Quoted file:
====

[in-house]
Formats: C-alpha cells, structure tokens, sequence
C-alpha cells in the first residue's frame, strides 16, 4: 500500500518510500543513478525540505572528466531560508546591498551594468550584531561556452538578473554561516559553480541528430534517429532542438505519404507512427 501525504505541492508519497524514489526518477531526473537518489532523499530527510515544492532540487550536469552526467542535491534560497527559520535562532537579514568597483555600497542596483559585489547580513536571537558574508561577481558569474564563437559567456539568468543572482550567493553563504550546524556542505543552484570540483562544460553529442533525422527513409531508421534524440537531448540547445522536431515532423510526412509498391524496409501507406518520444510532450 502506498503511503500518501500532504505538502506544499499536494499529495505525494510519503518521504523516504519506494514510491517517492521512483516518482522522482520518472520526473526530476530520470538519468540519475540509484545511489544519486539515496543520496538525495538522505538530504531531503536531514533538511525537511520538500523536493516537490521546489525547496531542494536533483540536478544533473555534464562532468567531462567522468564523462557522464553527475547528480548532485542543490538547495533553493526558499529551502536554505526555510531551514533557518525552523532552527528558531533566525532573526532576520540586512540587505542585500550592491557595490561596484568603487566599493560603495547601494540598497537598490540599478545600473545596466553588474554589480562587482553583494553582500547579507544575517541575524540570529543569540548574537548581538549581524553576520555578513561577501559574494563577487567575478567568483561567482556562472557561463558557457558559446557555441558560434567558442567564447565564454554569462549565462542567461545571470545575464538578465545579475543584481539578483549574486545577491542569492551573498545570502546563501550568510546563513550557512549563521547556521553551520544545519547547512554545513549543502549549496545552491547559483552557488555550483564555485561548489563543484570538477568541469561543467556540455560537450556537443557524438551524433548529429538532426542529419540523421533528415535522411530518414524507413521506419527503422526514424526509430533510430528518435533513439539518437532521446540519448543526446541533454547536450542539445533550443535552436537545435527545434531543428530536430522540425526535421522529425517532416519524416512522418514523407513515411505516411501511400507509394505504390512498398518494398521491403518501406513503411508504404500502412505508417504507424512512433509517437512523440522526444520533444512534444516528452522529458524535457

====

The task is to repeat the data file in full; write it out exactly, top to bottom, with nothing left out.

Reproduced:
[in-house]
Formats: C-alpha cells, structure tokens, sequence
C-alpha cells in the first residue's frame, strides 16, 4: 500500500518510500543513478525540505572528466531560508546591498551594468550584531561556452538578473554561516559553480541528430534517429532542438505519404507512427 501525504505541492508519497524514489526518477531526473537518489532523499530527510515544492532540487550536469552526467542535491534560497527559520535562532537579514568597483555600497542596483559585489547580513536571537558574508561577481558569474564563437559567456539568468543572482550567493553563504550546524556542505543552484570540483562544460553529442533525422527513409531508421534524440537531448540547445522536431515532423510526412509498391524496409501507406518520444510532450 502506498503511503500518501500532504505538502506544499499536494499529495505525494510519503518521504523516504519506494514510491517517492521512483516518482522522482520518472520526473526530476530520470538519468540519475540509484545511489544519486539515496543520496538525495538522505538530504531531503536531514533538511525537511520538500523536493516537490521546489525547496531542494536533483540536478544533473555534464562532468567531462567522468564523462557522464553527475547528480548532485542543490538547495533553493526558499529551502536554505526555510531551514533557518525552523532552527528558531533566525532573526532576520540586512540587505542585500550592491557595490561596484568603487566599493560603495547601494540598497537598490540599478545600473545596466553588474554589480562587482553583494553582500547579507544575517541575524540570529543569540548574537548581538549581524553576520555578513561577501559574494563577487567575478567568483561567482556562472557561463558557457558559446557555441558560434567558442567564447565564454554569462549565462542567461545571470545575464538578465545579475543584481539578483549574486545577491542569492551573498545570502546563501550568510546563513550557512549563521547556521553551520544545519547547512554545513549543502549549496545552491547559483552557488555550483564555485561548489563543484570538477568541469561543467556540455560537450556537443557524438551524433548529429538532426542529419540523421533528415535522411530518414524507413521506419527503422526514424526509430533510430528518435533513439539518437532521446540519448543526446541533454547536450542539445533550443535552436537545435527545434531543428530536430522540425526535421522529425517532416519524416512522418514523407513515411505516411501511400507509394505504390512498398518494398521491403518501406513503411508504404500502412505508417504507424512512433509517437512523440522526444520533444512534444516528452522529458524535457